August 03, 2022 | 13:40 GMT+7

Issues for housing market as banks tighten credit

Quoc Phong - Phan Nam -

Conference attendees discuss the real estate market and offer their opinion as banks tighten credit for real estate business.

Photo: Illustration
Photo: Illustration

At a recent conference on the real estate market, Prime Minister Pham Minh Chinh emphasized the importance of developing a safe, healthy, and sustainable real estate ecosystem. He also directed the State Bank of Vietnam (SBV) to supervise, control, and restructure real estate credit to ensure its proper use and avoid risks to the market with flexible and effective management.

Discussing the role of credit institutions in participating in the real estate market, SBV Governor Nguyen Thi Hong said that under existing regulations, credit institutions have the role of lending to real estate market participants, directly buying bonds from real estate businesses, providing guarantees for market players, and in some cases directly buying and holding real estate.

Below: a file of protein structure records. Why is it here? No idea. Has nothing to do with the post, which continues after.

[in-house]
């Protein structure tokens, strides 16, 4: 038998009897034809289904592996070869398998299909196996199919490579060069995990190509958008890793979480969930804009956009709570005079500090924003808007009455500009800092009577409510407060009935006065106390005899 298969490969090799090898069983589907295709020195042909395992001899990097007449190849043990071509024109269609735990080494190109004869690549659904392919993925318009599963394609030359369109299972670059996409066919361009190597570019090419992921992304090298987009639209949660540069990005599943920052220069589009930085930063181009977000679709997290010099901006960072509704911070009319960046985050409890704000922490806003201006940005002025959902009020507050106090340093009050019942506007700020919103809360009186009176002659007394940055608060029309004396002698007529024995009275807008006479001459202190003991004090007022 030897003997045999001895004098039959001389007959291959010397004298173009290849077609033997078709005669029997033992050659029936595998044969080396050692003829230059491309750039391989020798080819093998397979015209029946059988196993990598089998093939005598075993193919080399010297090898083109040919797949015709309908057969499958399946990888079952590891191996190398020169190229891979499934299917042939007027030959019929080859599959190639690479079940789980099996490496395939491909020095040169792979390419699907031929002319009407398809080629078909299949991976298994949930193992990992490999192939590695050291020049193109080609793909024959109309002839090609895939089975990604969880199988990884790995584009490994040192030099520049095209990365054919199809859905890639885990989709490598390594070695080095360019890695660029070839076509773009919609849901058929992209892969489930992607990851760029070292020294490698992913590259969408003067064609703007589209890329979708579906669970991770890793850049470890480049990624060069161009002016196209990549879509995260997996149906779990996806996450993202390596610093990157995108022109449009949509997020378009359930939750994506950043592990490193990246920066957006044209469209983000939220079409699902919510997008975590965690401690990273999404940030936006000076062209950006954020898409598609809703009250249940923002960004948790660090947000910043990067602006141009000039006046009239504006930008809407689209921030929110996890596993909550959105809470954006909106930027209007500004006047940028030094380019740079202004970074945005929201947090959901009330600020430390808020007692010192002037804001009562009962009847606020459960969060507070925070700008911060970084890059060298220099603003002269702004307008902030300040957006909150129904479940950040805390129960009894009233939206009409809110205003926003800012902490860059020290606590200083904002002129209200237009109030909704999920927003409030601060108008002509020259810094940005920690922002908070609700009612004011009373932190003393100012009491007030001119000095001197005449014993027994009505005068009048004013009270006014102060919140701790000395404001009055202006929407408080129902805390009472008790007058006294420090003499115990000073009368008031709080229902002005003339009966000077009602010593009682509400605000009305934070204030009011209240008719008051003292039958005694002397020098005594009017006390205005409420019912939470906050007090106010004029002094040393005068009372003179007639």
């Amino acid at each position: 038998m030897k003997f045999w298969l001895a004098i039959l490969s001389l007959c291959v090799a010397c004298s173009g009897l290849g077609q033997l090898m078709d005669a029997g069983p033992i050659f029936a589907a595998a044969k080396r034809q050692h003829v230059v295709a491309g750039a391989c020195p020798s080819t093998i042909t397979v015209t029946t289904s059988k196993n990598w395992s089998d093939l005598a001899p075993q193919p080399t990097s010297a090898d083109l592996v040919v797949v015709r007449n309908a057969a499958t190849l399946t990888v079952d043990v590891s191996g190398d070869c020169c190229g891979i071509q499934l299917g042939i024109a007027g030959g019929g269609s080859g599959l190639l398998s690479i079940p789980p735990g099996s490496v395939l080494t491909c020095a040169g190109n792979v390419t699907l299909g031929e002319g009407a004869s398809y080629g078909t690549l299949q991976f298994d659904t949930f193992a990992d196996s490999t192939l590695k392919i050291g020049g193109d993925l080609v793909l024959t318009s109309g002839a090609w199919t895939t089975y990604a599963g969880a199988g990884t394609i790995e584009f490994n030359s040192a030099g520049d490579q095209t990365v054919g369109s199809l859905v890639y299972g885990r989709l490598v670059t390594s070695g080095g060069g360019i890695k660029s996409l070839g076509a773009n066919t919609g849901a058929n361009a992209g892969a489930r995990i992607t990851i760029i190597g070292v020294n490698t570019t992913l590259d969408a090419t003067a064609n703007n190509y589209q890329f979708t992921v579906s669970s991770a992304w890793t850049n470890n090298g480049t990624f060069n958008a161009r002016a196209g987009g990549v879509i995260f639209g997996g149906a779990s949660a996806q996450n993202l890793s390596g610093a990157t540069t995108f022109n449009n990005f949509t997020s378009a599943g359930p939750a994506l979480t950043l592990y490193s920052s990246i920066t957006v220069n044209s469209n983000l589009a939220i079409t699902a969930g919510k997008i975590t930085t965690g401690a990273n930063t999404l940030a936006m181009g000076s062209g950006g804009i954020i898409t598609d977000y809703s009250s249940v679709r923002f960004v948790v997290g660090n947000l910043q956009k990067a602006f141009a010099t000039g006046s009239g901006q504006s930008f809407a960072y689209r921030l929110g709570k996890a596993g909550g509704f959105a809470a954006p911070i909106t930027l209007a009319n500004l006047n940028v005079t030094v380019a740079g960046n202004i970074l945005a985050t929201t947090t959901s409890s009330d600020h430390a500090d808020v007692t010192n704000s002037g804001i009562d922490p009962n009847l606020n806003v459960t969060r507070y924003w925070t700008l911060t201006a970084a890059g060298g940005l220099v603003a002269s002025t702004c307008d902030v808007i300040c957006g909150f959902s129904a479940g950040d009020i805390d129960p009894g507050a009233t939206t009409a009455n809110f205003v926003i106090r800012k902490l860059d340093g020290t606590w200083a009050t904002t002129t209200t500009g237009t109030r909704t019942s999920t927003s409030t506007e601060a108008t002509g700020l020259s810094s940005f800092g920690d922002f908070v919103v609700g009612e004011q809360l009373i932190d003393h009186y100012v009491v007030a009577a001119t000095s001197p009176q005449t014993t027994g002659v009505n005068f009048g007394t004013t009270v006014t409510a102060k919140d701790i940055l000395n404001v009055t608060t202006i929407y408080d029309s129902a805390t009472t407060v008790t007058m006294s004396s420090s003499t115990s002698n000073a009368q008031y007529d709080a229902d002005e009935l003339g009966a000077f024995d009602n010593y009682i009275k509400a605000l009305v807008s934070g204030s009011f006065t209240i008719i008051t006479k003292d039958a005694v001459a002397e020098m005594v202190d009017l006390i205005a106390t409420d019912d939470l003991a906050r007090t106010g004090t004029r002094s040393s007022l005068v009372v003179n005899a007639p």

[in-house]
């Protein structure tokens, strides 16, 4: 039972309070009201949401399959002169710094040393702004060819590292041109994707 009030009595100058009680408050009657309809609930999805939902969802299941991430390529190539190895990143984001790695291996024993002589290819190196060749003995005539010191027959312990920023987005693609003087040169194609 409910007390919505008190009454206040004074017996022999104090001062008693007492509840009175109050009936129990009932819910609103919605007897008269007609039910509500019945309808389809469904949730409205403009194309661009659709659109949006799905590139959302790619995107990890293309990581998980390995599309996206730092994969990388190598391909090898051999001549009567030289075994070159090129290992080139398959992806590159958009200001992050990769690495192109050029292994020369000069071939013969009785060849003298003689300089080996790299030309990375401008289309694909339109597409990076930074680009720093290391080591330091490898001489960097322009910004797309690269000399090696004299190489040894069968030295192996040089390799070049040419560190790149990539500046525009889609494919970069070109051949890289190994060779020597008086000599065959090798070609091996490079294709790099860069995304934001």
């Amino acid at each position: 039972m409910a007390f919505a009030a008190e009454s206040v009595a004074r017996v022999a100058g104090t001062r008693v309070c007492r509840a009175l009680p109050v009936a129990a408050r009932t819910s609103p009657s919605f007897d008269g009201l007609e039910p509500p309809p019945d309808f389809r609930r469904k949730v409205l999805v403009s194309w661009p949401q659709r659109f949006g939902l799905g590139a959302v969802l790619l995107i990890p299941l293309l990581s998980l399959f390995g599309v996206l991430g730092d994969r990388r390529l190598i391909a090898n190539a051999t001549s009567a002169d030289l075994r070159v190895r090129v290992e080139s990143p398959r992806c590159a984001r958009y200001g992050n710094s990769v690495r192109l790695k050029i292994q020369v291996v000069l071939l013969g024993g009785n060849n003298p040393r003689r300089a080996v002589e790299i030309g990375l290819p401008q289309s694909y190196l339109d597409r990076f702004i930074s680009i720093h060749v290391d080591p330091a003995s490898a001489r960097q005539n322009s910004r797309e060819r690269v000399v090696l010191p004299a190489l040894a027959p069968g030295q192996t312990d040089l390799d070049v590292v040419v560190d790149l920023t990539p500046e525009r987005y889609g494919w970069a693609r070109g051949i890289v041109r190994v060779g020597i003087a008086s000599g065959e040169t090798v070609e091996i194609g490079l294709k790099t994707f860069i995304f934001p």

If credit institutions cannot find a balance between deposits and lending, they may face liquidity risks and fail to meet demand for deposit repayments.

According to Mr. Nguyen Quoc Hung, General Secretary of the Vietnam Banks Association, the SBV’s strict control over real estate credit is a solution to limit speculation and help the market become transparent and avoid a real estate bubble. This is necessary to make the market healthy and reduce risks to the economy, especially in the context of the boom in the market in recent times, with most investors using credit.

However, according to Dr. Su Ngoc Khuong, Senior Director of Savills Vietnam’s Investment Department, in the context of banks reviewing their lending capabilities to real estate, if macro policies such as fiscal and monetary policies change and projects’ legal problems are resolved, the market will see more positive signs.

He added that the real estate market will not change a great deal compared to the past seven months, when supply has been limited and banks have tightened credit, and prices will increase 20-30 per cent compared to previous years. In the long term, over the next 3-5 years, major cities will gradually lose their appeal and competitiveness compared to neighboring areas.